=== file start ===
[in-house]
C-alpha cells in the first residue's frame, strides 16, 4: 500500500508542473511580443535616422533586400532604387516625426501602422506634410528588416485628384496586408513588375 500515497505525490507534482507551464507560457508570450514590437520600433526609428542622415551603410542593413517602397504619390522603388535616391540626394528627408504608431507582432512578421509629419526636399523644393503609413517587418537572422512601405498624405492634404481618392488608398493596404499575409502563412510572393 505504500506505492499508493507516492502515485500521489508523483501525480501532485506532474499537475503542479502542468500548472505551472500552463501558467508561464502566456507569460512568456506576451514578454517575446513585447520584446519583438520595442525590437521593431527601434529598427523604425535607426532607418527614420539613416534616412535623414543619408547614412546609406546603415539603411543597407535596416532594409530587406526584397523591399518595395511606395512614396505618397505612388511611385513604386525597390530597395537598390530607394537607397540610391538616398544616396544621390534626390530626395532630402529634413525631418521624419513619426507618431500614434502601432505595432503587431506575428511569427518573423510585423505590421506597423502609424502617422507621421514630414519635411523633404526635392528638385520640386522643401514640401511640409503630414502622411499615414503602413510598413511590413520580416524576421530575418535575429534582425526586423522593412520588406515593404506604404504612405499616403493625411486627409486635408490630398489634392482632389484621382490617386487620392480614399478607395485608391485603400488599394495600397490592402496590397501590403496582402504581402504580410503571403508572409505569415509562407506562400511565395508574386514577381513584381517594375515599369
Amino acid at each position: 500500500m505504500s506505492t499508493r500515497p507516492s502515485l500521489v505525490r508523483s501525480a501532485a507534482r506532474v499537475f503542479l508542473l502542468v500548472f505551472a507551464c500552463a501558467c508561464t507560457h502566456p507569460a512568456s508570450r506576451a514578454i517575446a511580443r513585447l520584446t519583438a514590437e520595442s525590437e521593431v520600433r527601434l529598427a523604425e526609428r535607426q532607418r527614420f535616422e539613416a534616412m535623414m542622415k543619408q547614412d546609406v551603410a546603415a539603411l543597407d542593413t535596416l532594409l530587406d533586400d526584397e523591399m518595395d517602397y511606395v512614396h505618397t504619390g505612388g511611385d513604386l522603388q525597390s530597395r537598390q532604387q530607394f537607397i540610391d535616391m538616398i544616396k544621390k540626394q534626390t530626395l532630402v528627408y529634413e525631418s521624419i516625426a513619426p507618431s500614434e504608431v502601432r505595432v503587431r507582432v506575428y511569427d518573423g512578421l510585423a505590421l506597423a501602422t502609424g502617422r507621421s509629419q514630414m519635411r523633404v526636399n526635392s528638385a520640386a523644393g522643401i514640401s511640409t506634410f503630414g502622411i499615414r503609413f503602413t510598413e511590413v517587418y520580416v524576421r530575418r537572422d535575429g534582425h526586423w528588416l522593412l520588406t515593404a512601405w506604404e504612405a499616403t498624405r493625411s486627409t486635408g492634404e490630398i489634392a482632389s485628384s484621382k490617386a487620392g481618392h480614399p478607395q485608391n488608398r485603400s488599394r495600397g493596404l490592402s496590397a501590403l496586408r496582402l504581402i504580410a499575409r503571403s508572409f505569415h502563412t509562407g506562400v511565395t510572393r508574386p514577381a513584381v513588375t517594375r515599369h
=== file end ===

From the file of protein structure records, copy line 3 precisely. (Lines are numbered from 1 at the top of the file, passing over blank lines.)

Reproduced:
Amino acid at each position: 500500500m505504500s506505492t499508493r500515497p507516492s502515485l500521489v505525490r508523483s501525480a501532485a507534482r506532474v499537475f503542479l508542473l502542468v500548472f505551472a507551464c500552463a501558467c508561464t507560457h502566456p507569460a512568456s508570450r506576451a514578454i517575446a511580443r513585447l520584446t519583438a514590437e520595442s525590437e521593431v520600433r527601434l529598427a523604425e526609428r535607426q532607418r527614420f535616422e539613416a534616412m535623414m542622415k543619408q547614412d546609406v551603410a546603415a539603411l543597407d542593413t535596416l532594409l530587406d533586400d526584397e523591399m518595395d517602397y511606395v512614396h505618397t504619390g505612388g511611385d513604386l522603388q525597390s530597395r537598390q532604387q530607394f537607397i540610391d535616391m538616398i544616396k544621390k540626394q534626390t530626395l532630402v528627408y529634413e525631418s521624419i516625426a513619426p507618431s500614434e504608431v502601432r505595432v503587431r507582432v506575428y511569427d518573423g512578421l510585423a505590421l506597423a501602422t502609424g502617422r507621421s509629419q514630414m519635411r523633404v526636399n526635392s528638385a520640386a523644393g522643401i514640401s511640409t506634410f503630414g502622411i499615414r503609413f503602413t510598413e511590413v517587418y520580416v524576421r530575418r537572422d535575429g534582425h526586423w528588416l522593412l520588406t515593404a512601405w506604404e504612405a499616403t498624405r493625411s486627409t486635408g492634404e490630398i489634392a482632389s485628384s484621382k490617386a487620392g481618392h480614399p478607395q485608391n488608398r485603400s488599394r495600397g493596404l490592402s496590397a501590403l496586408r496582402l504581402i504580410a499575409r503571403s508572409f505569415h502563412t509562407g506562400v511565395t510572393r508574386p514577381a513584381v513588375t517594375r515599369h